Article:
Cathay Pacific has the best Business Class flatbed. The “Cirrus seat”, is one of the best Business Class seats in the sky. It offers plenty of space, privacy, storage room and turns into an excellent flatbed.
Singapore Airlines, on the other hand, offers an impressive seat onboard its A380, A350, and B777 planes, a seat which is said to be the widest in the industry. This seat is hard to beat in the upright position, but when fully reclined, you need to lay diagonally on the bed and force your feet in a narrow cubby at the end of the bed instead of spreading them free.
Also, on board Singapore Airlines, when you want to turn the seat in a bed, you need to put the seat first to its upright position, stand up yourself, and then manually fold the seatback forward (or call the crew for some assistance).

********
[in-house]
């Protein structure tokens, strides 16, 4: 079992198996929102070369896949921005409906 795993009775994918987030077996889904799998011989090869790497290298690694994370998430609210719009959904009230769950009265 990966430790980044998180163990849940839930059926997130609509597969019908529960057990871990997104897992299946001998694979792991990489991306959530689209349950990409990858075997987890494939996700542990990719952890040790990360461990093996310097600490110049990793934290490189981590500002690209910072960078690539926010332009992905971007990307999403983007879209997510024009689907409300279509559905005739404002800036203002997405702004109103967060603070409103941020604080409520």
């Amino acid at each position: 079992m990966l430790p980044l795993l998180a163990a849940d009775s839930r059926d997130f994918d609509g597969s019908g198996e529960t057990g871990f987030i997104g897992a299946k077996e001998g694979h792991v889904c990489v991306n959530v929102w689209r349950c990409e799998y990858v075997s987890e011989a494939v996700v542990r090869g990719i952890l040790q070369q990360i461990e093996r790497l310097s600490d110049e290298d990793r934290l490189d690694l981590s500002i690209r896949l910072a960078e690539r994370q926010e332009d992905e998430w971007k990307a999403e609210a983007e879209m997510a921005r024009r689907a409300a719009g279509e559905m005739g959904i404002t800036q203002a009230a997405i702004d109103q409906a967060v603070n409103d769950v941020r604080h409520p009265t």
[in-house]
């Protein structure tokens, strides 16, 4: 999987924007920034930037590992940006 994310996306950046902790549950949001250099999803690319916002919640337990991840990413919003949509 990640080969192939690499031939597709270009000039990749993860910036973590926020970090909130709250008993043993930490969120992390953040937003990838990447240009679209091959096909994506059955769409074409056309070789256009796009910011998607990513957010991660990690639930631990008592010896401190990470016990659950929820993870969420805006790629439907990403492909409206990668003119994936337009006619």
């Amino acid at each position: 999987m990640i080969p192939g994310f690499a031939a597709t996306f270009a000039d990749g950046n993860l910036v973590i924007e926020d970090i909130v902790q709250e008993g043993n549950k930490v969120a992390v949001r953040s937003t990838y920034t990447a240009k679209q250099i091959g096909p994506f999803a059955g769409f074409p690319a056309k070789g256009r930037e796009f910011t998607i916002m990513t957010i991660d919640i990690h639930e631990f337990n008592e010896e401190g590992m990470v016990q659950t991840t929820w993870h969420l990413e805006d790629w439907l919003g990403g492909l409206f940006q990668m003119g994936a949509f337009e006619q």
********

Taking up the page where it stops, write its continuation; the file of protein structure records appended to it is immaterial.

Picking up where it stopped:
Deploying the flatbed is a much more straightforward process onboard Cathay Pacific, with just one push on the button while you remain seated.
Both Cathay Pacific and Singapore Airlines offer duvets on long-haul flights to enhance your sleep experience.
I have never been wowed by the taste nor presentation of the food onboard Cathay Pacific, which is good but not great and which serves all meal courses at once on a single tray.
My best gastronomic experiences in the sky ever have always been on Singapore Airlines, which works with world-acclaimed chefs who own Michelin-starred restaurants, like Singaporean culinary maestro Sam Leong, Suzanne Goin of Los Angeles’ Lucques, Carlo Cracco of the Michelin two-star restaurant of the same name in Milan, and Matthew Moran of one of Sydney’s finest restaurants.